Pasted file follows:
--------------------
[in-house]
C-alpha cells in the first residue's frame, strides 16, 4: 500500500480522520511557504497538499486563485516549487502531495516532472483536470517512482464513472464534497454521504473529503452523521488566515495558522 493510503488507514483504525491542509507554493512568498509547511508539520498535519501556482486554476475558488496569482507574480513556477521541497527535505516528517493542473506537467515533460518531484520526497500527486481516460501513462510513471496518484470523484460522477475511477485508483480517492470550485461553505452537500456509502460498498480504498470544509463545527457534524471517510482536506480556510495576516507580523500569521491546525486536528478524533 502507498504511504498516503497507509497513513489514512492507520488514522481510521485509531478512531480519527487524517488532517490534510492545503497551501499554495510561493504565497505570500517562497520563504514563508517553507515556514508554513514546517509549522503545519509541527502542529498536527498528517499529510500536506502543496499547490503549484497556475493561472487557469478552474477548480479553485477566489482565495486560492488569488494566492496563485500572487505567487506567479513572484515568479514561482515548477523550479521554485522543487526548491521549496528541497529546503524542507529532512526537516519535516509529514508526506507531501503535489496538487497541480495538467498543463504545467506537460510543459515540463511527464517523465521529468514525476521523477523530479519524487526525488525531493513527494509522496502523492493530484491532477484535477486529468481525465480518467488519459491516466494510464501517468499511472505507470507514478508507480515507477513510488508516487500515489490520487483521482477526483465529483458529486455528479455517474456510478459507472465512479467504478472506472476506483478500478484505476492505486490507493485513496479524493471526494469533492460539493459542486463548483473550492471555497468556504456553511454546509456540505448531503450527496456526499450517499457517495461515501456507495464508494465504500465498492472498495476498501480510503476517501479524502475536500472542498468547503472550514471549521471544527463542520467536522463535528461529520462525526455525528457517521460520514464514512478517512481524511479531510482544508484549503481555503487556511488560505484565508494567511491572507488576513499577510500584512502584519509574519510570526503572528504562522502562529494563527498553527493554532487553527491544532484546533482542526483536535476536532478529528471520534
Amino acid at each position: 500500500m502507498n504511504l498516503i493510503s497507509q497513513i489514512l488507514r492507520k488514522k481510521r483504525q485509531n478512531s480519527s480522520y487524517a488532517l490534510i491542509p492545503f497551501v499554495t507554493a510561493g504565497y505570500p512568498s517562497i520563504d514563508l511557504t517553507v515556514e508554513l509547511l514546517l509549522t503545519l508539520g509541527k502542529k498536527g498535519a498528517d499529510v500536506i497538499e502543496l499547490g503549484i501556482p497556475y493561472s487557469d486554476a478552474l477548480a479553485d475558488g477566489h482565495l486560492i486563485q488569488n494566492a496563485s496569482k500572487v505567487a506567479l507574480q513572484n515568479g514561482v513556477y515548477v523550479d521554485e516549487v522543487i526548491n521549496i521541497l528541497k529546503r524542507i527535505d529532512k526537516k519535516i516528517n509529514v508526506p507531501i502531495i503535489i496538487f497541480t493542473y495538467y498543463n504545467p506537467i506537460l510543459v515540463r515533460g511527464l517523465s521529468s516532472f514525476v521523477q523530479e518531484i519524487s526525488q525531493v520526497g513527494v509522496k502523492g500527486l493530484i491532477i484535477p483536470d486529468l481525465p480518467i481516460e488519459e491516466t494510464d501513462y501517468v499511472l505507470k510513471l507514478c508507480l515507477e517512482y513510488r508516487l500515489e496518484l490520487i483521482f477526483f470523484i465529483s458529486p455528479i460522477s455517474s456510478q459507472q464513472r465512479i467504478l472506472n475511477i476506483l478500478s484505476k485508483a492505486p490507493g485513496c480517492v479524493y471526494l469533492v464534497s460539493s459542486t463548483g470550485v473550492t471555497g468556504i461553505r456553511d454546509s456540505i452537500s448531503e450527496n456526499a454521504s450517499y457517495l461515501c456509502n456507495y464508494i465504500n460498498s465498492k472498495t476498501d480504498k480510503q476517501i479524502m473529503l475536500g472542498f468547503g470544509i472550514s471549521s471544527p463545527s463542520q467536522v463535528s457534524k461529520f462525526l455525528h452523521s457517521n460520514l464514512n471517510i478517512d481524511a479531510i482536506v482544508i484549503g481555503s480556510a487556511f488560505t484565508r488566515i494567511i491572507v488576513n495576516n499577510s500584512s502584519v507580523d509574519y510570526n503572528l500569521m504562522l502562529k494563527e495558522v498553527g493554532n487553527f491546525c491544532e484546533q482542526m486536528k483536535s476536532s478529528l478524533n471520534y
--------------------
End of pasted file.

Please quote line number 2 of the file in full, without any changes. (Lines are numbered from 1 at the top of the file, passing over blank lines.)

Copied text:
C-alpha cells in the first residue's frame, strides 16, 4: 500500500480522520511557504497538499486563485516549487502531495516532472483536470517512482464513472464534497454521504473529503452523521488566515495558522 493510503488507514483504525491542509507554493512568498509547511508539520498535519501556482486554476475558488496569482507574480513556477521541497527535505516528517493542473506537467515533460518531484520526497500527486481516460501513462510513471496518484470523484460522477475511477485508483480517492470550485461553505452537500456509502460498498480504498470544509463545527457534524471517510482536506480556510495576516507580523500569521491546525486536528478524533 502507498504511504498516503497507509497513513489514512492507520488514522481510521485509531478512531480519527487524517488532517490534510492545503497551501499554495510561493504565497505570500517562497520563504514563508517553507515556514508554513514546517509549522503545519509541527502542529498536527498528517499529510500536506502543496499547490503549484497556475493561472487557469478552474477548480479553485477566489482565495486560492488569488494566492496563485500572487505567487506567479513572484515568479514561482515548477523550479521554485522543487526548491521549496528541497529546503524542507529532512526537516519535516509529514508526506507531501503535489496538487497541480495538467498543463504545467506537460510543459515540463511527464517523465521529468514525476521523477523530479519524487526525488525531493513527494509522496502523492493530484491532477484535477486529468481525465480518467488519459491516466494510464501517468499511472505507470507514478508507480515507477513510488508516487500515489490520487483521482477526483465529483458529486455528479455517474456510478459507472465512479467504478472506472476506483478500478484505476492505486490507493485513496479524493471526494469533492460539493459542486463548483473550492471555497468556504456553511454546509456540505448531503450527496456526499450517499457517495461515501456507495464508494465504500465498492472498495476498501480510503476517501479524502475536500472542498468547503472550514471549521471544527463542520467536522463535528461529520462525526455525528457517521460520514464514512478517512481524511479531510482544508484549503481555503487556511488560505484565508494567511491572507488576513499577510500584512502584519509574519510570526503572528504562522502562529494563527498553527493554532487553527491544532484546533482542526483536535476536532478529528471520534